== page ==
Author: Brent Ursenbach

This code discussion is based on the 2015 International Residential Code (IRC) as currently adopted,
including Utah Amendments where applicable. State Amendments to sections from IRC code quoted are identified with red text. Italics indicate quoted code sections. Please note this discussion briefly addresses only specific issues identified in the limited number of photos provided and conversations with the homeowner. This must not be considered a complete code compliance inspection or analysis of the entire home discussed here.

The owner of a new home, located in Climate Zone 6 Box Elder County, is experiencing discomfort in the home and high utility bills posed questions and comments regarding poor comfort and high utility expense in the home. He explains, in the winter season, with the furnace located in the garage at one end of the home, the furthest other end of the home is always the coldest. He provided the attached photos, which quickly identified several IRC code compliance issues with the crawl space ventilation, insulation and duct systems located within the crawlspace. Further, with the furnace and uninsulated duct located outside the building thermal envelope, the entire system also lacks any observable form of required duct sealing or any indication required duct pressure testing was performed, ensuring the ducts have been sealed to minimize duct leakage.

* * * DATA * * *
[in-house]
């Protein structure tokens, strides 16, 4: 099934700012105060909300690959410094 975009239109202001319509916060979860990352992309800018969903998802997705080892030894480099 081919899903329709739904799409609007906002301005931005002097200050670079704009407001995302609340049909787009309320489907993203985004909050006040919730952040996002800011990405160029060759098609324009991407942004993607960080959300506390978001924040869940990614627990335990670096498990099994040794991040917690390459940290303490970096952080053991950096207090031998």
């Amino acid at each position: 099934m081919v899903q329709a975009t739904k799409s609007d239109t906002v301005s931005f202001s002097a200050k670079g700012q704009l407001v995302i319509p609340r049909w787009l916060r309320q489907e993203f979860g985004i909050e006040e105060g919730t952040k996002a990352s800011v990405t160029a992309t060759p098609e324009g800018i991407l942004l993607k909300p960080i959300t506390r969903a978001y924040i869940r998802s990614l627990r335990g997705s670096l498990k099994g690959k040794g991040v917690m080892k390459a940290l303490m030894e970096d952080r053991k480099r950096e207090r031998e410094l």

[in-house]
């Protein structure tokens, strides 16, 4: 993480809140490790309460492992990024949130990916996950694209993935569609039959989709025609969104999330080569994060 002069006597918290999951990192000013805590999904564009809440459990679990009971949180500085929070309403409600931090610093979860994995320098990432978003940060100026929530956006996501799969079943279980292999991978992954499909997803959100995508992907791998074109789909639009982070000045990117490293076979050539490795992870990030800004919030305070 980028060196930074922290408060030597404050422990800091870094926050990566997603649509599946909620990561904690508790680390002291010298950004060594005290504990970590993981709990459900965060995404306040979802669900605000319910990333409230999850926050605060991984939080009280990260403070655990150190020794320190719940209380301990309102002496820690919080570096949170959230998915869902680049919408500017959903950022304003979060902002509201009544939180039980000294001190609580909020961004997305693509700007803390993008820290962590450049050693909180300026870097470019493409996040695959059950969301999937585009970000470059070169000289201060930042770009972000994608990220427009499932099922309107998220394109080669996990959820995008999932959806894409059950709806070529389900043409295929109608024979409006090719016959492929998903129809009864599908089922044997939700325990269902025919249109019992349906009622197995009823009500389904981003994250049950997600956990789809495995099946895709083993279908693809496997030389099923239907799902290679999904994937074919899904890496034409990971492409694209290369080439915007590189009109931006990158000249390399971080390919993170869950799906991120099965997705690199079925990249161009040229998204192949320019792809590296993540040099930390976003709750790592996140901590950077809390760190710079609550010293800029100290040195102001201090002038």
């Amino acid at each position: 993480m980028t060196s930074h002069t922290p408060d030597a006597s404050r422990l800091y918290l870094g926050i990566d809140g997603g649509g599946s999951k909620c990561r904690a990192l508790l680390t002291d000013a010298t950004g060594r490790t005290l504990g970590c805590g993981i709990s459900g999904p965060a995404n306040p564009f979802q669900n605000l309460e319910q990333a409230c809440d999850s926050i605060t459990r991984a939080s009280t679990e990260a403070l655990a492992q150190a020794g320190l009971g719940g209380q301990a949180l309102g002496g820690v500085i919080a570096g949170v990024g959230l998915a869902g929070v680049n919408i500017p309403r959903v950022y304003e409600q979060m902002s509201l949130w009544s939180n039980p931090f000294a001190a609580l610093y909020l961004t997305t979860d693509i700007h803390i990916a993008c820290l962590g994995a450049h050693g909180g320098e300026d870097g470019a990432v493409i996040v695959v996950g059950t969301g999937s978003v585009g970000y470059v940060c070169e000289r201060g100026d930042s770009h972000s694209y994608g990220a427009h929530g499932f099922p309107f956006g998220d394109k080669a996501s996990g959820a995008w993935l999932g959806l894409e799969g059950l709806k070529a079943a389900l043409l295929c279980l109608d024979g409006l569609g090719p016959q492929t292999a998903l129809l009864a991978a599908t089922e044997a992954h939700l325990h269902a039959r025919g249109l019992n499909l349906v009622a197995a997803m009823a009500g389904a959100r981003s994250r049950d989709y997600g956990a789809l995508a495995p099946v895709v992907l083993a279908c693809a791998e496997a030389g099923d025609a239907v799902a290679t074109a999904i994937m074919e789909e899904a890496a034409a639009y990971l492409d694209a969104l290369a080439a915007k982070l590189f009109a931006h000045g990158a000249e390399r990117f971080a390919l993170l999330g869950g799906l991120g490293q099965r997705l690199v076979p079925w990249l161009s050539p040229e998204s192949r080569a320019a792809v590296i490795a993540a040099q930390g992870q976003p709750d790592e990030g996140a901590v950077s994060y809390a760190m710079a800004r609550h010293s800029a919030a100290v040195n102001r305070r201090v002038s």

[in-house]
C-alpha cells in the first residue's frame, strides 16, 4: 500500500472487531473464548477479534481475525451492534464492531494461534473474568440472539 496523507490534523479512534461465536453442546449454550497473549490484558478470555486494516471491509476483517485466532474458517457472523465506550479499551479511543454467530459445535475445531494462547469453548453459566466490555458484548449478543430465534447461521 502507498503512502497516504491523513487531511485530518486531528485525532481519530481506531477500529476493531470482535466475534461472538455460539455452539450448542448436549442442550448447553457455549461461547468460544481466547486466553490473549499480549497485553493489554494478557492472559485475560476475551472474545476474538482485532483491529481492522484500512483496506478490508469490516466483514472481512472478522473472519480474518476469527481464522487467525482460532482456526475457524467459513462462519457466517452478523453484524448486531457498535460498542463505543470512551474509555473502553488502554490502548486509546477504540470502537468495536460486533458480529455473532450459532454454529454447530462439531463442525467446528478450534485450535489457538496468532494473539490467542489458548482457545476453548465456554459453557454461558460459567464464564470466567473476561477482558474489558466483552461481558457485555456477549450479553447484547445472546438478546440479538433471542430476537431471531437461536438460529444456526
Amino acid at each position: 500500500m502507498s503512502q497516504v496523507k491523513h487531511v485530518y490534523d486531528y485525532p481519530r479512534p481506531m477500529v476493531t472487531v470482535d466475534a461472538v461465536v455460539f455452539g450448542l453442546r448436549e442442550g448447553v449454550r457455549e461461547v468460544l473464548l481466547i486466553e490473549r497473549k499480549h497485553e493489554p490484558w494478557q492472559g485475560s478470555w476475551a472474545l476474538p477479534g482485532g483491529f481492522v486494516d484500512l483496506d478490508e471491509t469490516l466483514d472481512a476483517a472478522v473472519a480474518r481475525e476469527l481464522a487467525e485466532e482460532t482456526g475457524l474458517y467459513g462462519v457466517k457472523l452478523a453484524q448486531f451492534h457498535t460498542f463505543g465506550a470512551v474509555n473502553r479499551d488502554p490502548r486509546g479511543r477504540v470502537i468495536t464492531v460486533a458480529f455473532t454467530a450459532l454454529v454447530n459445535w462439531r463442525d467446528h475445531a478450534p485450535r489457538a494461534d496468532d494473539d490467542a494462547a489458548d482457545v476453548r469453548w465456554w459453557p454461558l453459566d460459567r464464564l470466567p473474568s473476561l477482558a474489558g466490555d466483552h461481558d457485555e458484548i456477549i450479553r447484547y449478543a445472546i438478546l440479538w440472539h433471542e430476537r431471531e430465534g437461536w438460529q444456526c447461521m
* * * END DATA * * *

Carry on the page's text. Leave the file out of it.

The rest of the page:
First, a review of several chapters and sections in the IRC will identify specific code requirements.

IRC Chapter 4 Foundations
Section R408 Under-Floor Space requires ventilation of these spaces, to minimize the formation of moisture condensation on the floor and wall components. The major source of moisture is the ground below, where even in desert climates, moisture from deep below grade is always migrating to the surface. This section also provides an option for an unvented crawlspace.